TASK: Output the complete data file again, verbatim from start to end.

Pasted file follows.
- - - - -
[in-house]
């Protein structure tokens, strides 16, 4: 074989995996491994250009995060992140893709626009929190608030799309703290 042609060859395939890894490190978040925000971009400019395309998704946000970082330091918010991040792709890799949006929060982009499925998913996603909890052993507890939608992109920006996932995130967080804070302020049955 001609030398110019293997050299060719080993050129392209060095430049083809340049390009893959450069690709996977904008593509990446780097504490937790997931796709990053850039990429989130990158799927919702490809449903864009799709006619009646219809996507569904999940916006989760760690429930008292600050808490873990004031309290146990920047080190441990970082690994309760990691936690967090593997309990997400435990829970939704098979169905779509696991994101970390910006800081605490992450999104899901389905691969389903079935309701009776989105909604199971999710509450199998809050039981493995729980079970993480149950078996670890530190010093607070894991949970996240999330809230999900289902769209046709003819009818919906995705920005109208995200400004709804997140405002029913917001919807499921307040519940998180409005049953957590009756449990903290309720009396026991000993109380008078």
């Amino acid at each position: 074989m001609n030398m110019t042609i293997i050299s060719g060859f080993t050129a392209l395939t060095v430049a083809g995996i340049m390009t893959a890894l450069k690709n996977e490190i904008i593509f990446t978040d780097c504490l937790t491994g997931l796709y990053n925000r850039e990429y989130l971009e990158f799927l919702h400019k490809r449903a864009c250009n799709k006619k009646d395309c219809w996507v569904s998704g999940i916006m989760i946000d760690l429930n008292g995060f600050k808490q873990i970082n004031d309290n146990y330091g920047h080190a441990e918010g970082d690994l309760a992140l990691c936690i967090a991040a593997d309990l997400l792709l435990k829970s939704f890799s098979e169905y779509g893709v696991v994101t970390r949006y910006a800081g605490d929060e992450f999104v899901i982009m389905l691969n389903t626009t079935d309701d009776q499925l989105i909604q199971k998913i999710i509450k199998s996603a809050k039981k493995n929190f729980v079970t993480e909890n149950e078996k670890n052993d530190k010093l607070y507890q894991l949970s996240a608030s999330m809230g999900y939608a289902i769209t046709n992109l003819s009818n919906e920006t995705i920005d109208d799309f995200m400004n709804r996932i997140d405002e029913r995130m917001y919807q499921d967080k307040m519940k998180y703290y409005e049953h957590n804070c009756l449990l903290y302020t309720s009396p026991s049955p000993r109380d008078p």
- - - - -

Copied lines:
[in-house]
């Protein structure tokens, strides 16, 4: 074989995996491994250009995060992140893709626009929190608030799309703290 042609060859395939890894490190978040925000971009400019395309998704946000970082330091918010991040792709890799949006929060982009499925998913996603909890052993507890939608992109920006996932995130967080804070302020049955 001609030398110019293997050299060719080993050129392209060095430049083809340049390009893959450069690709996977904008593509990446780097504490937790997931796709990053850039990429989130990158799927919702490809449903864009799709006619009646219809996507569904999940916006989760760690429930008292600050808490873990004031309290146990920047080190441990970082690994309760990691936690967090593997309990997400435990829970939704098979169905779509696991994101970390910006800081605490992450999104899901389905691969389903079935309701009776989105909604199971999710509450199998809050039981493995729980079970993480149950078996670890530190010093607070894991949970996240999330809230999900289902769209046709003819009818919906995705920005109208995200400004709804997140405002029913917001919807499921307040519940998180409005049953957590009756449990903290309720009396026991000993109380008078």
């Amino acid at each position: 074989m001609n030398m110019t042609i293997i050299s060719g060859f080993t050129a392209l395939t060095v430049a083809g995996i340049m390009t893959a890894l450069k690709n996977e490190i904008i593509f990446t978040d780097c504490l937790t491994g997931l796709y990053n925000r850039e990429y989130l971009e990158f799927l919702h400019k490809r449903a864009c250009n799709k006619k009646d395309c219809w996507v569904s998704g999940i916006m989760i946000d760690l429930n008292g995060f600050k808490q873990i970082n004031d309290n146990y330091g920047h080190a441990e918010g970082d690994l309760a992140l990691c936690i967090a991040a593997d309990l997400l792709l435990k829970s939704f890799s098979e169905y779509g893709v696991v994101t970390r949006y910006a800081g605490d929060e992450f999104v899901i982009m389905l691969n389903t626009t079935d309701d009776q499925l989105i909604q199971k998913i999710i509450k199998s996603a809050k039981k493995n929190f729980v079970t993480e909890n149950e078996k670890n052993d530190k010093l607070y507890q894991l949970s996240a608030s999330m809230g999900y939608a289902i769209t046709n992109l003819s009818n919906e920006t995705i920005d109208d799309f995200m400004n709804r996932i997140d405002e029913r995130m917001y919807q499921d967080k307040m519940k998180y703290y409005e049953h957590n804070c009756l449990l903290y302020t309720s009396p026991s049955p000993r109380d008078p």